Hansel and Gretel left a trail of breadcrumbs on purpose so they could find their way back home after being abandoned in the woods. A convenience store owner in Baltimore left a trail of evidence (not on purpose) that led authorities to his participation in a larger scam involving more than $16 million in stolen Supplemental Nutrition Assistance Program (SNAP) benefits. His portion of fraud accounted for about a quarter of the scam ‘s proceeds.
The man at the center of the case owned and operated four stores in the Baltimore area that accepted SNAP benefits. (As a participating retailer in the Department of Agriculture ‘s food stamp program, the man was well aware of the requirements and regulations of the program, especially the part about not being allowed to exchange Electronic Benefit Transfer (EBT) funds for cash or non-food items.)
This defendant, as well as his co-conspirators, carried out the scam by exchanging the EBT benefits for cash, which violates SNAP rules. According to two different plea agreements, the store owner paid half the value of EBT benefits in cash to food stamp recipients. (Further research revealed that he tried to avoid detection by debiting the cards in multiple transactions over hours or days and sometimes called multiple stores to process the transactions manually.) Over about six years, the store owner and his co-conspirators received more than $3.5 million in payments from the SNAP program for food sales that never happened or were inflated.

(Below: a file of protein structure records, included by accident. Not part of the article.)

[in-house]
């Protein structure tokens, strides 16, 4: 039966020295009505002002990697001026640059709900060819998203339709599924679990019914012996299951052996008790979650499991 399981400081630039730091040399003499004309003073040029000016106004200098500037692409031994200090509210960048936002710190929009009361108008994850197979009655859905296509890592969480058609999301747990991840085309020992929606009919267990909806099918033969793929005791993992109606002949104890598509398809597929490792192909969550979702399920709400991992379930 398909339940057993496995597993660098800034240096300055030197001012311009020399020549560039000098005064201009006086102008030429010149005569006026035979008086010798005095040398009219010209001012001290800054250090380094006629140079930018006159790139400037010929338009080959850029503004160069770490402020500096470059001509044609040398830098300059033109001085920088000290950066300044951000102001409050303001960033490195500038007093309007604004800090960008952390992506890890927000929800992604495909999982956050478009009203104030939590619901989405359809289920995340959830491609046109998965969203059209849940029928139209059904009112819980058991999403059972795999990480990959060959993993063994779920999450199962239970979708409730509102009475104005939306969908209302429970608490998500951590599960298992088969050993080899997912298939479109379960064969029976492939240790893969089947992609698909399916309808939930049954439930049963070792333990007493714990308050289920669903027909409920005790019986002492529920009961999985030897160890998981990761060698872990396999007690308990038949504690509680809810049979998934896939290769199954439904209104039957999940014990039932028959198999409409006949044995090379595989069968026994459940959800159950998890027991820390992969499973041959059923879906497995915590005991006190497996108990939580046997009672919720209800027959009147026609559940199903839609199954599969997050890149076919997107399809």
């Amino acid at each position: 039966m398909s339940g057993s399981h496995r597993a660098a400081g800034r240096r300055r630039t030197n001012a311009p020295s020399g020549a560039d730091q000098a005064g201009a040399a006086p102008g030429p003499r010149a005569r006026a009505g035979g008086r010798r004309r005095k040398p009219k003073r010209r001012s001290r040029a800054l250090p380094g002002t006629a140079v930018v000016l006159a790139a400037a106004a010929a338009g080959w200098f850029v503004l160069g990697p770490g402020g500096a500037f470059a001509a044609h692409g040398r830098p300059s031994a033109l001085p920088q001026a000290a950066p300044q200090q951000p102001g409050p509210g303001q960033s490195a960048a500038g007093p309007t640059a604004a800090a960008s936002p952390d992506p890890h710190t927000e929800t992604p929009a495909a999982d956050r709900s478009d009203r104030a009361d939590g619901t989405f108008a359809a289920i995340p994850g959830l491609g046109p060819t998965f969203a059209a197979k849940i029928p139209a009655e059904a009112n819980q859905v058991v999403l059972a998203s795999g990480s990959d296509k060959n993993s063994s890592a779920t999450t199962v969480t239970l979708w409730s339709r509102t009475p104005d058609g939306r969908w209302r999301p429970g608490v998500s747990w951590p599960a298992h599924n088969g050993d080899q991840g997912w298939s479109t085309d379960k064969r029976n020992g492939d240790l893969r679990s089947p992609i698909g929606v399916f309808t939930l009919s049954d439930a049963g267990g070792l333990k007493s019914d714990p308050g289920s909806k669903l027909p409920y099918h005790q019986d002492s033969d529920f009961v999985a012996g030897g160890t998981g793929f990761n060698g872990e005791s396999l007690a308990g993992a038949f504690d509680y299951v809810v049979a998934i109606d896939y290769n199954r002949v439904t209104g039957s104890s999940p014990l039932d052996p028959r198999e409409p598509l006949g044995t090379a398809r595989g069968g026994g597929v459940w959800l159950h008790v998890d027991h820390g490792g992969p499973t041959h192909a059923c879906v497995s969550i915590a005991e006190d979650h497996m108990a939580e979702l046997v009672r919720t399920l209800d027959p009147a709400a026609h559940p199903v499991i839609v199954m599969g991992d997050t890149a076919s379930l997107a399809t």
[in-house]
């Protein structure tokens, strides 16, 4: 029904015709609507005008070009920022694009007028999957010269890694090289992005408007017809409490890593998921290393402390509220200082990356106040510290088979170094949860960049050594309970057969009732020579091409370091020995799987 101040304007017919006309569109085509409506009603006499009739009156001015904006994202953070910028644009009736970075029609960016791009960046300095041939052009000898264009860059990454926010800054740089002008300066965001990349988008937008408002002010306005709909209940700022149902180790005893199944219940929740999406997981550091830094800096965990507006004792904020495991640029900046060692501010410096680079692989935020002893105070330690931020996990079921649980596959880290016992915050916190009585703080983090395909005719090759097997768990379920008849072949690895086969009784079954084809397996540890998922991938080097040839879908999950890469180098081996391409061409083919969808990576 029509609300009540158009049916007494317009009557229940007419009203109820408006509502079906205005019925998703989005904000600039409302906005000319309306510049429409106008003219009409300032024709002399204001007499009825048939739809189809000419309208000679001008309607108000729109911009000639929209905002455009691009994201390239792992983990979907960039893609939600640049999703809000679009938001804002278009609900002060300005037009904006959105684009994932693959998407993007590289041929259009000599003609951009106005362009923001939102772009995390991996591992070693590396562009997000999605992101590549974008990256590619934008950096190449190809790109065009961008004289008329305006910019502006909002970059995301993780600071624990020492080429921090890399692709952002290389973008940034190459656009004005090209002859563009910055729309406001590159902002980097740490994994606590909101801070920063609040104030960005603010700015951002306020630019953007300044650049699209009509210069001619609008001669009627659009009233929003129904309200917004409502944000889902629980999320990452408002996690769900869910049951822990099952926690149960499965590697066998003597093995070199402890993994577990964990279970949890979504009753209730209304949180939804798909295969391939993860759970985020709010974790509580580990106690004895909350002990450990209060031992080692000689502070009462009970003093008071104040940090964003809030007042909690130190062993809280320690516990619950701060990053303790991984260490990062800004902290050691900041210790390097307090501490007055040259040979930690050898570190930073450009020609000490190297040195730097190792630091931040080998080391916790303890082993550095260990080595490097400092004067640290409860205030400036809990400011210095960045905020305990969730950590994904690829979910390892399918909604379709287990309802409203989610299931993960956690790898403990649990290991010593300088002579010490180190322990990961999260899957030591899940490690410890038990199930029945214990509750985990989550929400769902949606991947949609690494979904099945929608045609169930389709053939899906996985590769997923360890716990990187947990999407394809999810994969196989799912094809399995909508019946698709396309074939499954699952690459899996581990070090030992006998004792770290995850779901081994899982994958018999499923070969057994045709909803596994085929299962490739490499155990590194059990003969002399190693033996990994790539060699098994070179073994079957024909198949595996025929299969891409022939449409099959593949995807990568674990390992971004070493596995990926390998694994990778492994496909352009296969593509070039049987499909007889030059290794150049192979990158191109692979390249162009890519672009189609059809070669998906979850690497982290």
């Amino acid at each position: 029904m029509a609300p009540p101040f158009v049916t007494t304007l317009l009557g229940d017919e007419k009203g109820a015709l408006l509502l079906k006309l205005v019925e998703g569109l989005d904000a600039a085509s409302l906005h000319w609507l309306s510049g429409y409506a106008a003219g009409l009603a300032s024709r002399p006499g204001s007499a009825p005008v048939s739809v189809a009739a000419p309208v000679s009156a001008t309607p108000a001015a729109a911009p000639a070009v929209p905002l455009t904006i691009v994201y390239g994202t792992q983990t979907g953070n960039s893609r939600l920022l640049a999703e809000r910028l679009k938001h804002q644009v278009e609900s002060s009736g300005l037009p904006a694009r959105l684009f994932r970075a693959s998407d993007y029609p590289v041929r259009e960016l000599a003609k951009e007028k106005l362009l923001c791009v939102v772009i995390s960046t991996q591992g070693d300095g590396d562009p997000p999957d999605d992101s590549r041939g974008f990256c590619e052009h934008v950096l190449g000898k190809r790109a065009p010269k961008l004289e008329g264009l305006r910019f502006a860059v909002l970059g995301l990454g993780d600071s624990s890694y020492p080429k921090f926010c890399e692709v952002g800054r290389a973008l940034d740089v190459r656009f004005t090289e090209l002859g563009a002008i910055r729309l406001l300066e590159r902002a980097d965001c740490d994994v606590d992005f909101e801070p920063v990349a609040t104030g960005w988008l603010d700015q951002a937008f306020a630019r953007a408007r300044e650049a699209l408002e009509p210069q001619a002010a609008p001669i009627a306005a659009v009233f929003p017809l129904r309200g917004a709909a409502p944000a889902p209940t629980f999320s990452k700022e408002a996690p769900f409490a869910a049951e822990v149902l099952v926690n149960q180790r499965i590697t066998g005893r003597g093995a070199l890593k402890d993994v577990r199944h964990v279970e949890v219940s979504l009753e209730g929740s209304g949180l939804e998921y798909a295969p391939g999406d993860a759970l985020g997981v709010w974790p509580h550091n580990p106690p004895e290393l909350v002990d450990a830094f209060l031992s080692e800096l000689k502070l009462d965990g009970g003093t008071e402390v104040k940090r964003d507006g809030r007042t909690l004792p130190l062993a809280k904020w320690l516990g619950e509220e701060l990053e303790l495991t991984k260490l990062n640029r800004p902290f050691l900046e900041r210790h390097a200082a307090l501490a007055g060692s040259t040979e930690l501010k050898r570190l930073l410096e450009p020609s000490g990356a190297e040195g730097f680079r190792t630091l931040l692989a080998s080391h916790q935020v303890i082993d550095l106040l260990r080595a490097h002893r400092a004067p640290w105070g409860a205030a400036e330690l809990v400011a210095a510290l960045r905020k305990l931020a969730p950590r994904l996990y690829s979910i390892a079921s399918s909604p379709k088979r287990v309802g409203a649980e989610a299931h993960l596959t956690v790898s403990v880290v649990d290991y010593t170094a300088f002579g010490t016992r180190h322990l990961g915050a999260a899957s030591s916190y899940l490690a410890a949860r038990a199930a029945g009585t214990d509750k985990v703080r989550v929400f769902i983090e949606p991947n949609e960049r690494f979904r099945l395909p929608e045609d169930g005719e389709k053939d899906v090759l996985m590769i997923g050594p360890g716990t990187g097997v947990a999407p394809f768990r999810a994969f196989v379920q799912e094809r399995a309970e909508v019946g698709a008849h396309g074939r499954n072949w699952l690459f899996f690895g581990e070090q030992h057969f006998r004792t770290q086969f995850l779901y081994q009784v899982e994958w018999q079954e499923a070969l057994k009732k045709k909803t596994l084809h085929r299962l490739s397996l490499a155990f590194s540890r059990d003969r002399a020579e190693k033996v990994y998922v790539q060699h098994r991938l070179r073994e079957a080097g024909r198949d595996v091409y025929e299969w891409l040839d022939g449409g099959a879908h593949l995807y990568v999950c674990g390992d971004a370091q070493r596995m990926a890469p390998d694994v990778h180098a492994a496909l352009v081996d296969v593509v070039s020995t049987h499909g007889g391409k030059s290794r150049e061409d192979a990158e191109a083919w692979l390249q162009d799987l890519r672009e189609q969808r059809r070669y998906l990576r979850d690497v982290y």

The 51-year-old store owner was sentenced to nearly four years in prison plus three years of supervised release. He was also ordered to pay more than $3.7 million in restitution for the illegal trafficking of food stamps. Out of the 14 charged defendants in the overall scam that stole $16 million from SNAP, 10 of those charged are awaiting sentencing.
This fraudster tried to avoid detection, but the government outsmarted him. While SNAP fraud appeared to be big business in Baltimore, the USDA and other investigative partners connected the dots and followed the crumbs of evidence that led to the prosecution and conviction of this group fraud perpetrators.
Source: Today’s “Fraud of the Day” is based on an article entitled, “Baltimore man latest to be sentenced in food stamp trafficking cases,” published by the The Baltimore Sun on May 19, 2017.
A Baltimore man was ordered Friday to pay more than $3.7 million in restitution for illegally trafficking in food stamps.
U.S. District Judge Richard D. Bennett also sentenced Mohammad Shafiq, 51, to almost four years in prison, followed by three years of supervised release.